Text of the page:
One of Hannah’s younger daughters, Elizabeth, my maternal grandmother, married an ostensibly Protestant if very Irish-looking young man named Jim Dodds who was himself the product of a Catholic-Protestant union. One story was that, as a kid, his father would pay him to go to Mass, and then his mother’s sisters would pay him to go to the Protestant church, and he would pocket all the money and go neither place. Neither he nor my grandmother were very much church-goers; my mother and her sister grew up titular Methodists, but my mother became an Episcopalian as a young woman.

That younger sister, the aunt after whom I am named, got married when she was quite young to a British-Catholic immigrant and became a Catholic herself. My mother subsequently became engaged to an Irish Catholic, my father, Joe Ronan, and planned to convert, but the Franciscan sister who gave her catechetical instructions announced that all Protestants go to hell. This put my mother off since most of her family—well, a lot of them—were Protestants. When she and my father subsequently got married in the rectory office, the priest refused to include the flowers that had been delivered because theirs was a “mixed marriage.” 

I often think about these several generations of cross-denominational entanglements in my family when writers argue that white ethnic Catholics lived in “ghettoes” before the Second Vatican Council. In my experience, this was not exactly the case.

My mother did promise to raise the children Catholic, however, and to send them to Catholic schools, a promise she kept, though I never quite understood why; she was never a particularly obedient person. In any case, as I result, I landed in one of the first grade classes at St. Joseph’s parochial school, in Collingdale, a working-class Philadelphia suburb, in 1953. 

Now I was born in 1947, and the years 1946-1947 saw the largest US population increase in the 20thcentury; men came home from the war in ’45, got married, and had their first kid. As a result there were three first-grade classes at St. Joe’s in 1953, each with over a hundred children enrolled. People talk about how violent the Catholic sisters who taught those classes were. Myself, I have never understood how they avoided killing some of us.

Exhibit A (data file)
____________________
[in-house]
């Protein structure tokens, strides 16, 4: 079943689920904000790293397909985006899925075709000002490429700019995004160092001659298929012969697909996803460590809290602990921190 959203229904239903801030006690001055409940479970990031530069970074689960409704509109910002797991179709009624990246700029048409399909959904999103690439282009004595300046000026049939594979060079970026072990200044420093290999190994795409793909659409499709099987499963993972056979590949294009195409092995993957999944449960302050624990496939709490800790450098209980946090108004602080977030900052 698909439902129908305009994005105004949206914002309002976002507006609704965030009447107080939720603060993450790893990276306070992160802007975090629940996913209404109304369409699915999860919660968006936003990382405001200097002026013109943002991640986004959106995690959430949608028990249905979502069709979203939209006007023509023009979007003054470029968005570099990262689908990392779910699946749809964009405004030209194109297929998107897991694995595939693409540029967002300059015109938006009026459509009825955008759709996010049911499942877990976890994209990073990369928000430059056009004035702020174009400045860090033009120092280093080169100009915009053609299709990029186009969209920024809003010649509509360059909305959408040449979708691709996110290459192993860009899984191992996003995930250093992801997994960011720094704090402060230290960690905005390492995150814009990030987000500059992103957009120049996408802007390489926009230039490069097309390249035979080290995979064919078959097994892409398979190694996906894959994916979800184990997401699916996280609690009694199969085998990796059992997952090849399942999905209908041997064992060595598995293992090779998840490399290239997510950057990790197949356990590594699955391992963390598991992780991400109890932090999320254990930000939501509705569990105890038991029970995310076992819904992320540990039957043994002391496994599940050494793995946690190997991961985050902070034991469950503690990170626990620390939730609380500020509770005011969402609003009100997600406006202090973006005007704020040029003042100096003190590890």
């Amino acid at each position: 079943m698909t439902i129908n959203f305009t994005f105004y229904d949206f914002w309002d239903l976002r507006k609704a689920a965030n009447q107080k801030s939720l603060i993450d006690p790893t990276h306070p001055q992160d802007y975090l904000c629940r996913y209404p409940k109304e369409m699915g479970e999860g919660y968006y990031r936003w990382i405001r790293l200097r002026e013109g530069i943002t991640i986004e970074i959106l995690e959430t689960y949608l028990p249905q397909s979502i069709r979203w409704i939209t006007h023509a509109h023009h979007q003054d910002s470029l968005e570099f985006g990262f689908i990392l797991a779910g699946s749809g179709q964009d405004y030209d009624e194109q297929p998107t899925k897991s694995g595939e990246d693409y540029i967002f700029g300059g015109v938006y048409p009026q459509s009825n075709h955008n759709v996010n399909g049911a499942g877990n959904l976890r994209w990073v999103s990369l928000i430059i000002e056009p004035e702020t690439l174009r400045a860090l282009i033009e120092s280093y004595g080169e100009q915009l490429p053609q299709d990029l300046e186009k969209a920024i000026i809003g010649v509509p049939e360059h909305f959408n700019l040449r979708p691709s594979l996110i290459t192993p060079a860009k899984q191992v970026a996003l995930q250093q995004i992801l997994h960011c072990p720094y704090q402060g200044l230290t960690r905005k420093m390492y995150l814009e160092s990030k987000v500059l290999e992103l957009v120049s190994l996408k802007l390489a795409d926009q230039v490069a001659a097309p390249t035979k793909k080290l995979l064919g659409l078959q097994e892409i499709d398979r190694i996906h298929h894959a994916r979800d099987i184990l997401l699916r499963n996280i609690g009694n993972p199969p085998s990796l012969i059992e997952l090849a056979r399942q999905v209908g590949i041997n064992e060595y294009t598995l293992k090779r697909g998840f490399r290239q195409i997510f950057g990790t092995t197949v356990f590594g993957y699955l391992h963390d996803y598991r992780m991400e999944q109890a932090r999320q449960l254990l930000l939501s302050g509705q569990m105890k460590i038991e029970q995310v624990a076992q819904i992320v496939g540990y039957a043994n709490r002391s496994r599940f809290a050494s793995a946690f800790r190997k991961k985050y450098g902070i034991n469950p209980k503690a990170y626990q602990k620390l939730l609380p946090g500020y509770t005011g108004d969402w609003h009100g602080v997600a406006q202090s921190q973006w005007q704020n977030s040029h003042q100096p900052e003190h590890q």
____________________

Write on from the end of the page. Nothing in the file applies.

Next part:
The 1950s were not the most theologically liberal years for American Catholicism, either.  Basically, the same absolutist, anti-Protestant teachings that alienated my mother during World War II got preached regularly from the pulpit. Now given the disciplinary rigor of the post-war church, I most certainly did not put my hand up and disagree when the priest announced that all Protestant were going to hell. But you may be quite sure that the announcement raised a few questions in my mind, since my Protestant grandmother, who had lived with us since my grandfather’s death, was home baking me cookies at that very moment.

The culture of my family complicated my identity in other ways as well. My father eventually because the president of his union local—albeit, one of the most racist unions in the country, the IBEW—and was emphatically pro-labor. He would sit at the dinner table and say, “If you ever vote Republican or cross a picket line, you will go to hell.” I am given to saying that this was the beginning of my theological education. And my father was proclaiming this in a Republican-dominated county where most people, including my father, believed they had to register Republican or risk losing their jobs. 

Nor was my father a particularly pious Catholic. I hardly remember him saying anything religious at all. We certainly didn’t say grace before meals in our “mixed” household. And when Daddy came home from working the night shift at the Philadelphia Electric generating station, he was given to saying, “What do you say we go to the 8 (AM Mass) and get it over with?” But he was a “practicing” Catholic: went to Mass every Sunday, sold chances door to door to support the parish, and sang in the parish choir after his retirement from PE. And when I came home and announced that I just eloped with my previously-divorced American Baptist minister husband, he asked, “Are you still a Harp?” (“Harp” is a 19th century derogatory term for the Irish, which they used for themselves as some African Americans use the term “nigger.”). For him, our Catholicism was as much an ethnic identity as a religious one. “Yes, Daddy. I’m still a Harp,” I replied.

I was wildly enthusiastic about the Second Vatican Council in part because of the steps taken there toward Protestant-Catholic reconciliation. I was also drawn to what I perceived to be the extraordinary beauty of the liturgical movement which influenced the Council and shaped the liturgical renewal that the Council initiated. During the last year of the Council I became involved in the Grail, an international Catholic laywomen’s movement that had played a significant role in the liturgical movement, and whose liturgies and Divine Office chapel services at the Grail’s US city centers spoke to me very deeply.